“You’re the Koi King?”

“Sure am, Brian.”

“It’s Alan,” I corrected.

“Have you smelled the coffee lately, Brian?” the Koi King asked.

“Okay, Banana? Raptors? Clown? Coffee? What in the hell is all this?”

“Bring me to the water, Brian.”


“Bring me to the water. I have one last in me, I portion.”

If it would get me out of the dream-reality overlap quicker, why not? I helped him off the bench and over to the water. He stepped in himself. But as he lay down into the water, he began to sink. He sank until I could no longer see him.

“Call him by his name!” A loud booming voice called from overhead. I looked up to see Banana Apollo hovering in the sky where the sun should be.


“None too dweller, huh Brian?” Banana said with a grin. “Call him by his name!”

“What? Koi King?”

The second I said it, bubbles began to rise from the pond, large bubbles. And out popped the head of the Koi King.

“Aha! And so I return!” The Koi King said, returned to his fish form and in the regal manner he had spoken in when I visited him previously. “I am past your bedtime, Brian! And I have returned to pop open the pickle jar of dancing sunflowers.”

“Sure, just get me the hell out of here!”

“Do you know why the eagles nest was in the crow shed?”

“What does that have to do with anything?”

“Because the strobe light got the butter biscuits! Hahaha-hah!” the Koi King laughed. “I like jokes! Jokes are quasi-purple!”

“Could you please just tell me how to get out of here and back to my wife?”

“Sure! Why didn’t you just ask before, Brian?”

“I did.”

“Listen closely… the clown in the town came tumbling down and fell beyond the stars… the only one can make the trip to beat the one called Lars!”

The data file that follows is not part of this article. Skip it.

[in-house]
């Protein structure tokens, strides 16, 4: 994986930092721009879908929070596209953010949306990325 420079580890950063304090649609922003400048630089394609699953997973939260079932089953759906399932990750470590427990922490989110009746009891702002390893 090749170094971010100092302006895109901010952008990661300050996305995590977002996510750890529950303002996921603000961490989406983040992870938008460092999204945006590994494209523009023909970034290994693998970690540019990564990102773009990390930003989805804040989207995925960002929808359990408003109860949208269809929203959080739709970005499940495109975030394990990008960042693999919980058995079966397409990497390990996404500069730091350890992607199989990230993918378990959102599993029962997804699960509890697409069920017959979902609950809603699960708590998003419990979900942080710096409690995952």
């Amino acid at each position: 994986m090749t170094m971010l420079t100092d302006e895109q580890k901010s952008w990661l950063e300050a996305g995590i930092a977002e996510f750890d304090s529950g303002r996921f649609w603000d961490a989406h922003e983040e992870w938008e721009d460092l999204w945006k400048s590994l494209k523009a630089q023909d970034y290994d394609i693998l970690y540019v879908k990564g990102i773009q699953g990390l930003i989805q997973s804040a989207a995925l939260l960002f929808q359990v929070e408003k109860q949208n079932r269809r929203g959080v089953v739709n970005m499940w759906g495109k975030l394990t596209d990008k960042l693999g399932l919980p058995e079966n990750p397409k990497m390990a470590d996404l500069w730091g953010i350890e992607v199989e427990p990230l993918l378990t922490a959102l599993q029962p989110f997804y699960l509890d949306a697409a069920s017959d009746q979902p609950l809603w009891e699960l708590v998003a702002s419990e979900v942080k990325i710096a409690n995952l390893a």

“Stars… space…”

“You are ignoring the most important dog… pet him! Now!”

“Wait… Lars?”

“Grandstand brick castle!” Koi King said. “Lars is its name!”


“And what is a name?”

“Lars… Lars is his name… are you trying to say that he’s been forgotten?”

“Cling burgers, Brian!” Koi King said cheerfully. “Cling burgers!”

“So, if someone just tells him his name, he won’t feel forgotten anymore?”

“Ja! Ja! Ja! Das ist richtig!”

“Interesting… so, why didn’t you ever tell him?”

There was a brief pause.

“I can’t!” Koi King said. “My mouth is a pancake oven! Goodbye!”

And with his departure, I never saw the Koi King again. His last words were… ridiculous to say the least. But he had given me, yet again, the tools I needed to leave the topsy-turvy world… I hoped.

Back down the hall I walked to the dining room. There, the clown had taken a seat and was petting a miniature tiger in his lap. The tiger’s tail was wagging about like a puppies and, sure enough, gave a few barks.

“So… the pumpkin patch get loaded?”

“Yeah, how bout that pumpkin patch, Brian,” the tiger questioned in a deep tone before snickering.

“I met with the Koi King,” I told him.

“And how the mock strata?”

“Told me a few things,” I told him. “Like how people had forgotten your name, Lars.”

There was a moment where he only looked at me. A tear trickled down his cheek. I pitied him.

“They never could remember my name,” he said, with a normal, unanimated tone. A sad tone. “They never remembered me. I could never be what they wanted me to be. I was always a clown. But I was also Lars. I had feelings. I was human.”

With that, the poor soul faded into nothing, as if he had never been. And as I stood looking at the now empty chair, I felt a bit sad as well. A bit sad for the clown… but something else as well.


I turned to see a waiter.

“Sir, can… can I help you?”

“Um… no, why?”

“Well, you’ve been standing there for a moment. The manager had me come over. We just wanted to make sure that you had been taken care of.”

I looked around at the now lively dining area. Every table was filled. I had been released from that dream-reality hell.

“Everything is fine,” I answered. “I just need to make my way back to my wife.”

“Is she already seated?”

“Oh, no,” I said. “She has already left. I just had to use the restroom. Thank you though.”

In the food court, my wife was sitting at the table I had left, guarding the shopping bags.

“Are you okay? You were in the bathroom for a while.”

“Pizza didn’t agree with me,” I said. “I think we should probably call it a day.”